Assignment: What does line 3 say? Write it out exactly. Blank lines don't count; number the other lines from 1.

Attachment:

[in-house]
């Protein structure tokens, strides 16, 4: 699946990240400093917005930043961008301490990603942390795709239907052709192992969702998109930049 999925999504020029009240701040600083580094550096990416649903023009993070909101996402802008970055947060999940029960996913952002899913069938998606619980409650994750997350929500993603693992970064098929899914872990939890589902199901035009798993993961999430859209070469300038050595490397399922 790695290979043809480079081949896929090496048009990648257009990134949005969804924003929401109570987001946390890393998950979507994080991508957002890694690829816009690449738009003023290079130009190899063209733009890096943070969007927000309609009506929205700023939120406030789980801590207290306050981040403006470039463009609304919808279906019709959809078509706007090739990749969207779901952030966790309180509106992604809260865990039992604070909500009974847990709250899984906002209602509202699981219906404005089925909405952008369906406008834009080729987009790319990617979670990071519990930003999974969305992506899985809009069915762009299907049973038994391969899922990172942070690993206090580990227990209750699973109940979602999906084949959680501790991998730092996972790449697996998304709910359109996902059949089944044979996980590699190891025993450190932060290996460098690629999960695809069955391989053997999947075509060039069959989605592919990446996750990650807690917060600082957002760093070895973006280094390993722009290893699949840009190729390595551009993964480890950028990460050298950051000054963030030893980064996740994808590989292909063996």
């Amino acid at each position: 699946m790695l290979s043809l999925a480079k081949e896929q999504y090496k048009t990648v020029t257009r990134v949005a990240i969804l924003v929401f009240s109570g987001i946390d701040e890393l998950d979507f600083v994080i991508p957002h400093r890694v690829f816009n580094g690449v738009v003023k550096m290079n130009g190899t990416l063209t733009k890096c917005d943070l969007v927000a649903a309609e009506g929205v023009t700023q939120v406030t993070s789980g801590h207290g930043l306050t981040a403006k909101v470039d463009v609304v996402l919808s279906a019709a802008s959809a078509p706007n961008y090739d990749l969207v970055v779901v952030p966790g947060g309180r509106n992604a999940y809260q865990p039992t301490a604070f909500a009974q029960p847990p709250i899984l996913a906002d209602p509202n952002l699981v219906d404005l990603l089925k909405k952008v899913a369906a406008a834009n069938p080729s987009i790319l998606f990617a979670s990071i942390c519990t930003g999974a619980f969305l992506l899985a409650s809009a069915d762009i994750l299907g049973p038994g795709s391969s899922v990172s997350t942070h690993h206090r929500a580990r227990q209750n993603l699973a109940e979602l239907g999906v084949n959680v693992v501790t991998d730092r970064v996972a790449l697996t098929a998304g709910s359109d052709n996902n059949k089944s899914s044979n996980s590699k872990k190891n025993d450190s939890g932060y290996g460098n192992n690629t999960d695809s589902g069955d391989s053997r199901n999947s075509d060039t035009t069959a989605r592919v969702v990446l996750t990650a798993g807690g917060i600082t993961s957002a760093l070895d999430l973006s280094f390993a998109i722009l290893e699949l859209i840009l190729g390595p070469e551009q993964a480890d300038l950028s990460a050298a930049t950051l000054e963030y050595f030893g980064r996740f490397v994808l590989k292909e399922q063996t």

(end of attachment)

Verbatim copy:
């Amino acid at each position: 699946m790695l290979s043809l999925a480079k081949e896929q999504y090496k048009t990648v020029t257009r990134v949005a990240i969804l924003v929401f009240s109570g987001i946390d701040e890393l998950d979507f600083v994080i991508p957002h400093r890694v690829f816009n580094g690449v738009v003023k550096m290079n130009g190899t990416l063209t733009k890096c917005d943070l969007v927000a649903a309609e009506g929205v023009t700023q939120v406030t993070s789980g801590h207290g930043l306050t981040a403006k909101v470039d463009v609304v996402l919808s279906a019709a802008s959809a078509p706007n961008y090739d990749l969207v970055v779901v952030p966790g947060g309180r509106n992604a999940y809260q865990p039992t301490a604070f909500a009974q029960p847990p709250i899984l996913a906002d209602p509202n952002l699981v219906d404005l990603l089925k909405k952008v899913a369906a406008a834009n069938p080729s987009i790319l998606f990617a979670s990071i942390c519990t930003g999974a619980f969305l992506l899985a409650s809009a069915d762009i994750l299907g049973p038994g795709s391969s899922v990172s997350t942070h690993h206090r929500a580990r227990q209750n993603l699973a109940e979602l239907g999906v084949n959680v693992v501790t991998d730092r970064v996972a790449l697996t098929a998304g709910s359109d052709n996902n059949k089944s899914s044979n996980s590699k872990k190891n025993d450190s939890g932060y290996g460098n192992n690629t999960d695809s589902g069955d391989s053997r199901n999947s075509d060039t035009t069959a989605r592919v969702v990446l996750t990650a798993g807690g917060i600082t993961s957002a760093l070895d999430l973006s280094f390993a998109i722009l290893e699949l859209i840009l190729g390595p070469e551009q993964a480890d300038l950028s990460a050298a930049t950051l000054e963030y050595f030893g980064r996740f490397v994808l590989k292909e399922q063996t």